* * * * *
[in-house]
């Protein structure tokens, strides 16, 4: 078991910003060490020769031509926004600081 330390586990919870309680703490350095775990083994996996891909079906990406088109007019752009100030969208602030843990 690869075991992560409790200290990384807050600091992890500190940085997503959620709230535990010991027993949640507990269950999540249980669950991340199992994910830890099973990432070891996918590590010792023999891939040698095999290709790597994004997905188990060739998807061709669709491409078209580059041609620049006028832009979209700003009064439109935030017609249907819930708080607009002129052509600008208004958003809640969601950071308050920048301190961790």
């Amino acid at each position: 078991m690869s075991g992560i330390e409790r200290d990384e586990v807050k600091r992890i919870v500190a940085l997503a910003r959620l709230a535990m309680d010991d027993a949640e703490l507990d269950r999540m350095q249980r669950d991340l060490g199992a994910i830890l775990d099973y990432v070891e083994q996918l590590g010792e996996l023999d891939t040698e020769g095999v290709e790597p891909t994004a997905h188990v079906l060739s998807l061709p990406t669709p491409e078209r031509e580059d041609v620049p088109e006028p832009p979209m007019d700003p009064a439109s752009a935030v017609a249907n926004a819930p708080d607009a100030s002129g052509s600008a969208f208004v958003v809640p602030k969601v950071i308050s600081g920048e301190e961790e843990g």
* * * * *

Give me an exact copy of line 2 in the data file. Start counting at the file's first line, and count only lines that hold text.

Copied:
């Protein structure tokens, strides 16, 4: 078991910003060490020769031509926004600081 330390586990919870309680703490350095775990083994996996891909079906990406088109007019752009100030969208602030843990 690869075991992560409790200290990384807050600091992890500190940085997503959620709230535990010991027993949640507990269950999540249980669950991340199992994910830890099973990432070891996918590590010792023999891939040698095999290709790597994004997905188990060739998807061709669709491409078209580059041609620049006028832009979209700003009064439109935030017609249907819930708080607009002129052509600008208004958003809640969601950071308050920048301190961790």